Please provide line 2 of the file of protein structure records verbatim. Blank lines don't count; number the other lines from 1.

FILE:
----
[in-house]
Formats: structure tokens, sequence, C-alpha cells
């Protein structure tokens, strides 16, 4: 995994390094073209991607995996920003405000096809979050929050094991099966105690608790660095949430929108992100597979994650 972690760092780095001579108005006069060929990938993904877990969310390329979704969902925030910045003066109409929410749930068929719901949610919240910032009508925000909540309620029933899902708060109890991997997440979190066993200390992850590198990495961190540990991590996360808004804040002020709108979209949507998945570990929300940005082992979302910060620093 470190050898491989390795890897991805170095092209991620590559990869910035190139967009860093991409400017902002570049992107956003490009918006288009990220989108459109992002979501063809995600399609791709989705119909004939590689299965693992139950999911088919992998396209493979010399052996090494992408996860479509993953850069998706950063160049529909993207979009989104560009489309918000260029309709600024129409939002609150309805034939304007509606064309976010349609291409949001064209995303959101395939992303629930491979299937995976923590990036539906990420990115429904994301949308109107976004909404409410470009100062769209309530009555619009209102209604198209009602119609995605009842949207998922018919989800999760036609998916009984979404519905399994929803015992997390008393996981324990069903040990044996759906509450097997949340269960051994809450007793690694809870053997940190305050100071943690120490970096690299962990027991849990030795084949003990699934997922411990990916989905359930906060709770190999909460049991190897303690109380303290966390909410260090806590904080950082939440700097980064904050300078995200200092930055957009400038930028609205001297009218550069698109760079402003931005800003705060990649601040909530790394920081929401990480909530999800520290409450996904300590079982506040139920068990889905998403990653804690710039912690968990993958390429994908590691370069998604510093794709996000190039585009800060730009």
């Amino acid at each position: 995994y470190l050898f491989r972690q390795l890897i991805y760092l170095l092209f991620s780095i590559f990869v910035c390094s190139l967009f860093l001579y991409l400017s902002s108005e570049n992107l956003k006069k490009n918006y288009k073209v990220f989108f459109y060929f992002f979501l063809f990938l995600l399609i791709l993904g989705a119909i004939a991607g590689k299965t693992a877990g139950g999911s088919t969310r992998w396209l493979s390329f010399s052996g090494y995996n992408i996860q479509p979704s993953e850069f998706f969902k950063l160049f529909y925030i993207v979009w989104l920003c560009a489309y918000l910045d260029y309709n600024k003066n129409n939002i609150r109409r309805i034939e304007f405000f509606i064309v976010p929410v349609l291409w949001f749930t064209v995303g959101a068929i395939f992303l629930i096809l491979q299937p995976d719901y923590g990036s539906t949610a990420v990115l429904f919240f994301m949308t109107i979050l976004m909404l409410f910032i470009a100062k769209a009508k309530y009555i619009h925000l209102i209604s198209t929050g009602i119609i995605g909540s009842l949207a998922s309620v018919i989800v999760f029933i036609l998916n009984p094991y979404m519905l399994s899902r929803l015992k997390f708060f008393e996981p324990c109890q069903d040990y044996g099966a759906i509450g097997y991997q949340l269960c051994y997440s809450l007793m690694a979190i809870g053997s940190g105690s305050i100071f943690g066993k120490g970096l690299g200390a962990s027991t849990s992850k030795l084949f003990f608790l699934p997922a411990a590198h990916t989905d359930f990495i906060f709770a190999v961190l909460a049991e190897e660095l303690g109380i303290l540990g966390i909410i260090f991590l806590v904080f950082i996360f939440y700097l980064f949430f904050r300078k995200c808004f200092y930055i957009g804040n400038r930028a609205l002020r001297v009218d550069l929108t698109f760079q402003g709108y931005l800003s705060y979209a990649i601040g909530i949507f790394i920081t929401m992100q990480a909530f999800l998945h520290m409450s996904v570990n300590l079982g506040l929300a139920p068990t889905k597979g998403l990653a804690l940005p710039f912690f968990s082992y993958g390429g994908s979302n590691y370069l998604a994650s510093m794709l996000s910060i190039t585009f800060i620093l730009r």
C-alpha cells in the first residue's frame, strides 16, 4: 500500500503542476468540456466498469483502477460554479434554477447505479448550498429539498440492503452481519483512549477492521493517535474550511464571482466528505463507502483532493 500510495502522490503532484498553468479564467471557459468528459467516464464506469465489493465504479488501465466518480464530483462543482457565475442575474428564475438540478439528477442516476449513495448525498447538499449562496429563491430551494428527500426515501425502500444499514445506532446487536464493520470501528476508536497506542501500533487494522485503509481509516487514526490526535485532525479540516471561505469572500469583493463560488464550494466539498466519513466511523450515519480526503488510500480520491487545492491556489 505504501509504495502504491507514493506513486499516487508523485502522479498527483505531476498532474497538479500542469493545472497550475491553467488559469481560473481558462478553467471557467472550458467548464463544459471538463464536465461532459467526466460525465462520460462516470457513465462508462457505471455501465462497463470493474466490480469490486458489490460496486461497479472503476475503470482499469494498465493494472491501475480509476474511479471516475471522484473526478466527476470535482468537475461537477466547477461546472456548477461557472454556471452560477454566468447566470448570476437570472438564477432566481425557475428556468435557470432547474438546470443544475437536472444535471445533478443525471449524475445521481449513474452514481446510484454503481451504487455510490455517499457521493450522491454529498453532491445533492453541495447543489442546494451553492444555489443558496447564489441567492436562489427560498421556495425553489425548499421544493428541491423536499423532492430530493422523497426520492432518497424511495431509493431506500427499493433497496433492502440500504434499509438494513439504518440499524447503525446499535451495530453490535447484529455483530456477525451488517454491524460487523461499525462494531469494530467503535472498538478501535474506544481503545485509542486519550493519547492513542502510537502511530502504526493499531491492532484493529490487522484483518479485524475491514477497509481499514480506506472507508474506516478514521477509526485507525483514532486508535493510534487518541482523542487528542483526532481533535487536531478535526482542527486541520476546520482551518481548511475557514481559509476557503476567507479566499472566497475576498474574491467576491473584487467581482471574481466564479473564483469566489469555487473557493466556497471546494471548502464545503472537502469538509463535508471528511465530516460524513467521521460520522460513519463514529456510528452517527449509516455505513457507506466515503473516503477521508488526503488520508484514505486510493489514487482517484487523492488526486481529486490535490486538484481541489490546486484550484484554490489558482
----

Formats: structure tokens, sequence, C-alpha cells